Now, at least occasionally, we all enjoy going somebody one better. Join the fellahs in the café sipping their morning coffee and announce how the other day you saw a red-tailed hawk swoop down over your pasture and snatch up a wood rat.
“Why, just this morning,” somebody will add, “right out my bedroom window and perched up on a fencepost, I saw a granddaddy Coopers hawk. He was warming himself by stretching his wings into the sunrise, and boy the marbling in his feathers made quite some beautiful sight.” Then some other fellah will tell how while driving in he looked up through his windshield and saw four bald eagles flying in diamond formation at treetop level.
Then there’s the fellah who’s just gotta go everybody one better all the time, and the Englishman was one of them. Up in the valley to scout a site for a lumber mill and have a look at the quality of the local labor pool, if he was impressed by anything, he never let on. Dressed in a starched white collar, Derby hat and a stiff upper lip, and him being a tea and crumpets man with no taste for cider and grits, and no tolerance for discomfort and disorder, dirt and bugs, he stuck out like a Boston debutante at a Georgia moonshiner’s hoedown. Whatever he laid eyes on reminded him of something even better they had back in Great Britain, and if you were to show off something you were particularly fond of, he’d have the same thing back home only better.
And so, folks being folks and all, nobody shed a tear when the Englishman decided that, come to think of it, he wanted to take his business elsewhere. And what changed his mind became legend in those parts.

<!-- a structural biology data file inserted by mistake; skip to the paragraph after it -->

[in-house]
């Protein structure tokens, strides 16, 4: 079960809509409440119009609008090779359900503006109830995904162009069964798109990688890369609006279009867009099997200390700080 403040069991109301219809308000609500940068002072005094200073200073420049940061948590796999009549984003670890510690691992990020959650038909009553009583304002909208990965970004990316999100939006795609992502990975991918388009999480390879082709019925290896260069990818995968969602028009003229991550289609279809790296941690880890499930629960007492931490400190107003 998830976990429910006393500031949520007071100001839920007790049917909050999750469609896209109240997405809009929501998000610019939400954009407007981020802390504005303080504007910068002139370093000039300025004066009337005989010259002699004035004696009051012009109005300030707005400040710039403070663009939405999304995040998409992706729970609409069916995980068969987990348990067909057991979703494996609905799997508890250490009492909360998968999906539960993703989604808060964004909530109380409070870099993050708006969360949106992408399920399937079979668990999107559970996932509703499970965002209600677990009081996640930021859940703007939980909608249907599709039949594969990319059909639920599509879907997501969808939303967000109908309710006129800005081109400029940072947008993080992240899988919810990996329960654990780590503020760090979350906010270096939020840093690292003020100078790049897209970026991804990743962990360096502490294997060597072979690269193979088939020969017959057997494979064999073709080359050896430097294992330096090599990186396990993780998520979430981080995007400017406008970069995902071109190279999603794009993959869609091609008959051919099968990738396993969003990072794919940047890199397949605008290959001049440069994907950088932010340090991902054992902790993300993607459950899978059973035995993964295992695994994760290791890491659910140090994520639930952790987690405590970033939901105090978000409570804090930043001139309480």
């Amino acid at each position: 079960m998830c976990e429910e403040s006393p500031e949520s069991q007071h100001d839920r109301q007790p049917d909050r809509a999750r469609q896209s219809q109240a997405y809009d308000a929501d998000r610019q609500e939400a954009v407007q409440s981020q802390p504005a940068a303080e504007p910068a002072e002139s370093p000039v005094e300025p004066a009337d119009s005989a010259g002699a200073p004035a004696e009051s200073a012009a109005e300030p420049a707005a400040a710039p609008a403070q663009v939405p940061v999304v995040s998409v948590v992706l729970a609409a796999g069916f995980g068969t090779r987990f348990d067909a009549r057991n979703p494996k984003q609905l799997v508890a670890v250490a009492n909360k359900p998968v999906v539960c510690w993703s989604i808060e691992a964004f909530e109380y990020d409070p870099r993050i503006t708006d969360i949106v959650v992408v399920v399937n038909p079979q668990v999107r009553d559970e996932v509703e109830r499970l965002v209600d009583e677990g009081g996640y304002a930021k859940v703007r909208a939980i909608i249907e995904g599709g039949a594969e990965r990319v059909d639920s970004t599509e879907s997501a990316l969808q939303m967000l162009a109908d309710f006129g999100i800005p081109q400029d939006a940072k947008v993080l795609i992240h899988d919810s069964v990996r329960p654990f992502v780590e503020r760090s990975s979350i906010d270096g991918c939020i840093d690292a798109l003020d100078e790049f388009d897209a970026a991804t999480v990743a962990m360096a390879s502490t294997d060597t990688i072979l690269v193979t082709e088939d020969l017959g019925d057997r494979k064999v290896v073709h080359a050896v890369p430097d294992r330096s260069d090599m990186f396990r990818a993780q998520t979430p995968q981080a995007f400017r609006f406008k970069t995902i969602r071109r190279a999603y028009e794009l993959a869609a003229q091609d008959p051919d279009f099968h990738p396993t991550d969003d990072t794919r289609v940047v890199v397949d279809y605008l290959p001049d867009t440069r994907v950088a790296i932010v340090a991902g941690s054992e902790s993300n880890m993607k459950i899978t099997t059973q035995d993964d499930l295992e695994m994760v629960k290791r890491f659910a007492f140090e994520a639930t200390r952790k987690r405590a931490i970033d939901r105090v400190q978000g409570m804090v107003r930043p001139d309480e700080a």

Outside town on a dirt farm lived an old widower who was the most proud of two things: his blue tick hound gal who bore him top notch hunting dogs, and his Arkansas razorback sow that regularly produced bonanzas of fat, fast growing piglets—their bacon didn’t just crackle but jumped around in the frying pan. And it just so happened that his beloved blue tick gal had up and died on him and left him with six five-week-old puppies. It also happened that his champion old razorback sow had just weaned her piglets and the old widower, not wanting to have the puppies starve, gave the sow the chance to adopt them. She did, too, just like them puppies were more of her own. And, after one day, why them puppies about doubled in size and were so happy their tails started coiling.
So the widower was sitting on his porch one morning when the Englishman, hoping to find himself some working material, came ah-strutting up the path from the road. The widower offered him the chair beside him, he took it, they got to talking and the widower let out how he was just now mourning the loss of the best and most lovable blue tick gal there ever was. Well that got the Englishman to bragging about how back home in England they’d been breeding hunting dogs for so many centuries that they had the very best kind for all occasions. Whether you were after field mice or African lions, the Englishman assured him, the English pedigrees were the best.